Hey hey! Welcome to part 2 of how to get deconstructed sofa look! Make sure you read part 1 of deconstructing a sofa before starting here. This part is all about putting your vintage sofa back together with a “deconstructed” look; after basically tearing it down to it’s bones in part 1.
I shared in my previous post that this is not a quick and easy DIY. But it is totally worth it! I absolutely love the look of deconstructed furniture. It has definitely been a labor of love. Actually, my intention was to sell the deconstructed sofa, but after putting my blood, sweat and tears into this, I decided it was definitely a keeper! Besides, I’m pretty much in love with the way it turned out.
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If you missed my how to deconstruct a sofa, this is what it looked like when I started.
How to Get a Deconstructed Sofa
Step 1: Apply Polyester Filling to your Deconstructed Sofa
Step 2: Apply Batting
Step 3: Apply Fabric
Drop cloth was the fabric that I chose to use for this deconstructed couch. The color and texture was perfect for the look I was going for. I washed, dried and ironed it before I started the project.
Once all of the batting was in place, I cut my drop cloth to cover the area. I left it a little larger to allow for the edges to be folded under.
Step 4: Attach with Upholstery Nails
I used upholstery nails to attach the drop cloth. Starting from the middle of the sofa, I worked down each side, spacing the nails about an inch apart. As I made my way down each side, my MIL would fold the edges under and pull the fabric tight as I hammered the nails. As you can see, they are not perfect and I’m okay with that. After all, we are going for a vintage sofa with a deconstructed look.
Once we finished the nails around the top edge of the sofa, my husband used a staple gun to attach the bottom edge of the fabric to the corners of the sofa.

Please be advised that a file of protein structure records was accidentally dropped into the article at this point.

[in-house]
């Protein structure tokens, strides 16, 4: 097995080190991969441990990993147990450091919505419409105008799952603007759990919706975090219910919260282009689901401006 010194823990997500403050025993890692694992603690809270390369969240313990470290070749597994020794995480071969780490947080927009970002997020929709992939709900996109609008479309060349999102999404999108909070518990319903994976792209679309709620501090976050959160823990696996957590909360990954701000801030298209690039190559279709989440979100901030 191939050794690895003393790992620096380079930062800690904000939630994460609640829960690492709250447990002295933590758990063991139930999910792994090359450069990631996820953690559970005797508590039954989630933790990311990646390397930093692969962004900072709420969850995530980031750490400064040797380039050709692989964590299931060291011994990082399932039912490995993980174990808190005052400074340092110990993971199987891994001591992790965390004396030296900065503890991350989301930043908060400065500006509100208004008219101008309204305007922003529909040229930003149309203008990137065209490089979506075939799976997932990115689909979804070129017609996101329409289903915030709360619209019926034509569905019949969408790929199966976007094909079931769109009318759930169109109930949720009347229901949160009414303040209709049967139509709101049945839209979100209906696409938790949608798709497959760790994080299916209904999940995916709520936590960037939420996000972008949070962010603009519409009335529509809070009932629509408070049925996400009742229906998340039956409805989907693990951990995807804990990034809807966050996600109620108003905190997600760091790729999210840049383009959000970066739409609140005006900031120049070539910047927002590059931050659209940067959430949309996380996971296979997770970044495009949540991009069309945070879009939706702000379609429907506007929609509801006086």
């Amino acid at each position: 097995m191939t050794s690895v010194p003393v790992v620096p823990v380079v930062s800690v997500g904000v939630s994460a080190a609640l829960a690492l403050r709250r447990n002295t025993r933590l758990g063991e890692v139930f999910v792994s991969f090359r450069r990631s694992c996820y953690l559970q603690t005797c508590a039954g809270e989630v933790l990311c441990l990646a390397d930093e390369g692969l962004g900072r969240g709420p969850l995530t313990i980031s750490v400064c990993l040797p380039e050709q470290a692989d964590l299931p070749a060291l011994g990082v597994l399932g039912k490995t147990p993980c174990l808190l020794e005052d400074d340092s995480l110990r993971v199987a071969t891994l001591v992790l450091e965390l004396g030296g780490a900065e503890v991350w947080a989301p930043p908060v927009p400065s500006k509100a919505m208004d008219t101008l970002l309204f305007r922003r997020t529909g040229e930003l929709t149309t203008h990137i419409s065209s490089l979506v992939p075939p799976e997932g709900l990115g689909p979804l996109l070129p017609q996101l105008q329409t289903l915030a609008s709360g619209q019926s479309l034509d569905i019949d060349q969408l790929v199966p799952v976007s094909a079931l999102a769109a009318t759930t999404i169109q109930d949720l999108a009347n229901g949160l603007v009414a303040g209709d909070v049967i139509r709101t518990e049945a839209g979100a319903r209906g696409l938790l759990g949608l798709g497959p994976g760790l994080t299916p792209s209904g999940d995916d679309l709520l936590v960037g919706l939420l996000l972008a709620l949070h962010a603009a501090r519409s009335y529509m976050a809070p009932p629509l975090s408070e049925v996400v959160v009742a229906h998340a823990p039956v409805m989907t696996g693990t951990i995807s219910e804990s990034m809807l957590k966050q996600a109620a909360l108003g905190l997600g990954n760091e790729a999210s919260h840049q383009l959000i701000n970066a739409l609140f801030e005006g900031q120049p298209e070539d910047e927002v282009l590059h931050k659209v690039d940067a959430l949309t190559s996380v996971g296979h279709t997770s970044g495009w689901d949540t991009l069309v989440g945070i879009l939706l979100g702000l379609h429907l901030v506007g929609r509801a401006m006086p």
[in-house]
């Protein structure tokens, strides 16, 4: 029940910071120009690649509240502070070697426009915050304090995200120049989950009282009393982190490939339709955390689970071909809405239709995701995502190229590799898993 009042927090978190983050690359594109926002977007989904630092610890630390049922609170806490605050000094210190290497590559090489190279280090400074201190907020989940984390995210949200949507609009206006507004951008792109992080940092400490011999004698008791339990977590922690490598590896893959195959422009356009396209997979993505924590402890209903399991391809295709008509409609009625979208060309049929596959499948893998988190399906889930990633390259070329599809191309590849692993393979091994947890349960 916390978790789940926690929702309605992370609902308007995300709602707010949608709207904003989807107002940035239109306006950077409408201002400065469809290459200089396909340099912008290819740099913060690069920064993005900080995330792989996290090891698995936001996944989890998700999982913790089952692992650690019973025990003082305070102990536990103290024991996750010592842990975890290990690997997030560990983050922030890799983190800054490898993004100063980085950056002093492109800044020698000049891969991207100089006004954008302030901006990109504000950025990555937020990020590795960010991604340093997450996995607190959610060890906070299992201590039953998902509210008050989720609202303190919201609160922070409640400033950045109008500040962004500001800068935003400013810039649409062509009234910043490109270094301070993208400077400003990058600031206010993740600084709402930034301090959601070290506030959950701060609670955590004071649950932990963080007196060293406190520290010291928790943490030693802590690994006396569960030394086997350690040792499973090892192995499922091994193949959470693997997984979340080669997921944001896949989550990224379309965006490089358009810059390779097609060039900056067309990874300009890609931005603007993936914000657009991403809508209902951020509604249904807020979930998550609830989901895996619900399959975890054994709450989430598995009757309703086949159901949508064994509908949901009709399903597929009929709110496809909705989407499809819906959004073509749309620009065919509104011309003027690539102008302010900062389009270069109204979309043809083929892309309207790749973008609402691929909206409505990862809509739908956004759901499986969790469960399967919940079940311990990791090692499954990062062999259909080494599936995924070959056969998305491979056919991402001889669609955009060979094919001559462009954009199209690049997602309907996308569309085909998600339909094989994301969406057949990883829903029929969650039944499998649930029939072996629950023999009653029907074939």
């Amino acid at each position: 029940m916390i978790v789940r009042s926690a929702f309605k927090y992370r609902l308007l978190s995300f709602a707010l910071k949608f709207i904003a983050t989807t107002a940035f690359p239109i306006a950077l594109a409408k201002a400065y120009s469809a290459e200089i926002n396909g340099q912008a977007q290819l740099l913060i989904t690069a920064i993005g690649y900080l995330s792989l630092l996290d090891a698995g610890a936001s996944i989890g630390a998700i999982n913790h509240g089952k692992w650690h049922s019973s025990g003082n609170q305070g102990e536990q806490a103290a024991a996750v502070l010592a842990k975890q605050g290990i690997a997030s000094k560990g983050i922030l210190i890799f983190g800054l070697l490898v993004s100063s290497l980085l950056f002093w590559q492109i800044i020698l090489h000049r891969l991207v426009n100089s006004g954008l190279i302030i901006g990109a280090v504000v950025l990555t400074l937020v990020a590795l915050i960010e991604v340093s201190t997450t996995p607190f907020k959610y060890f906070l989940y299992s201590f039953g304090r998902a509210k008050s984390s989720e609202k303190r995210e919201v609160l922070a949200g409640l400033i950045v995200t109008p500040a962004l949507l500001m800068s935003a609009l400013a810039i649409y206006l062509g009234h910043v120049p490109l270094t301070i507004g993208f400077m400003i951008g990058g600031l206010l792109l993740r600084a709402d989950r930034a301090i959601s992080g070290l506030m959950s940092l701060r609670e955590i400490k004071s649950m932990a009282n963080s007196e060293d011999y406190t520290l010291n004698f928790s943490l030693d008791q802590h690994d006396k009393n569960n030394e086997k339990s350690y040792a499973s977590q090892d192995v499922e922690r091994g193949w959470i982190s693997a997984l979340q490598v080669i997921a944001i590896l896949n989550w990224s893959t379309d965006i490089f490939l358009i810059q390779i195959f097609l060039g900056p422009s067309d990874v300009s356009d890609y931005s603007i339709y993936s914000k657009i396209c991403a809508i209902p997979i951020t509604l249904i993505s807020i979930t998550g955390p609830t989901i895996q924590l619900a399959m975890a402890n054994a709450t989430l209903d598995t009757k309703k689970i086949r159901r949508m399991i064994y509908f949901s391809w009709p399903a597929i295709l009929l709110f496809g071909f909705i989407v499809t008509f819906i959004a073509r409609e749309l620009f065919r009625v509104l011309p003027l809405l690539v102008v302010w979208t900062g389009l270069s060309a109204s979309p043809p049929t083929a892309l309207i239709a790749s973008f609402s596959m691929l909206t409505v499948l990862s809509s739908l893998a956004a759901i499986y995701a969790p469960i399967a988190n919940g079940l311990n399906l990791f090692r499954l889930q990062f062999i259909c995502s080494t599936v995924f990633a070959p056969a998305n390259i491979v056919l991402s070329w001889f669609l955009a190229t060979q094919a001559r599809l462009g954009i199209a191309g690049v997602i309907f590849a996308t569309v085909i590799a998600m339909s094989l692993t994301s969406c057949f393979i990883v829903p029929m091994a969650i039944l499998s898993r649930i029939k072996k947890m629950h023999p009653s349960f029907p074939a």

Then we pulled the fabric through the bottom of the sofa back and and stapled it underneath.
Step 5: Make a Seat Cushion for the Deconstructed Sofa
After the back of the sofa was complete, we started working on the seat cushion. The first thing I did was measure and cut a piece of foam to fit the seat of the sofa. Then I measured and cut a piece of batting long enough to wrap around both sides of the foam. I sprayed the foam with the adhesion spray and attached some of the polyester filling. Then I sprayed the top of the filling and laid the batting over it. I did this on both sides of the foam so that the filling and batting was on both sides.
I folded the two ends of batting together and then cut my drop cloth to wrap around it, so that only the back and both ends would need to be sewn. If you know me, then you know my aversion to sewing. My MIL was so sweet to sew this cushion together for me. Then she used the left over drop cloth to make these adorable pillows for me.
I decided to put the filling and batting on both sides of the cushion so that it can be flipped and used on either side. With 3 messy boys, it’s always good to have the option to flip the cushion over (even though I used an entire can of Scotchguard fabric protector on the fabric).
The Deconstructed Sofa
I left the old, frayed burlap just because I loved the look of it. But you could certainly replace this with new burlap if you’d like.
I styled the deconstructed sofa in the sitting area of my kitchen. It fits perfect in this space and allows extra sitting in our main gathering area.
I also wanted to share a picture of before we put up our window treatments so you can see what a transformation a simple window treatment can make in a space. We went with bamboo roman shades and drop cloth curtains. This makes it easy to allow sunshine in during the day, but close everything up for privacy at night.
I know the deconstructed sofa style isn’t for everyone and I’m okay with that. We each have our own individualized styles and that’s what makes us so unique. Do what you love and what works for you!
For anyone wanting to give this a try, please let me know if you have any questions. I pretty much had to learn from trial and error as I went along because I couldn’t find any deconstructed furniture DIYs out there. I’m by far not an expert, but certainly willing to help any way I can.
Have a blessed day, friends! xoxo
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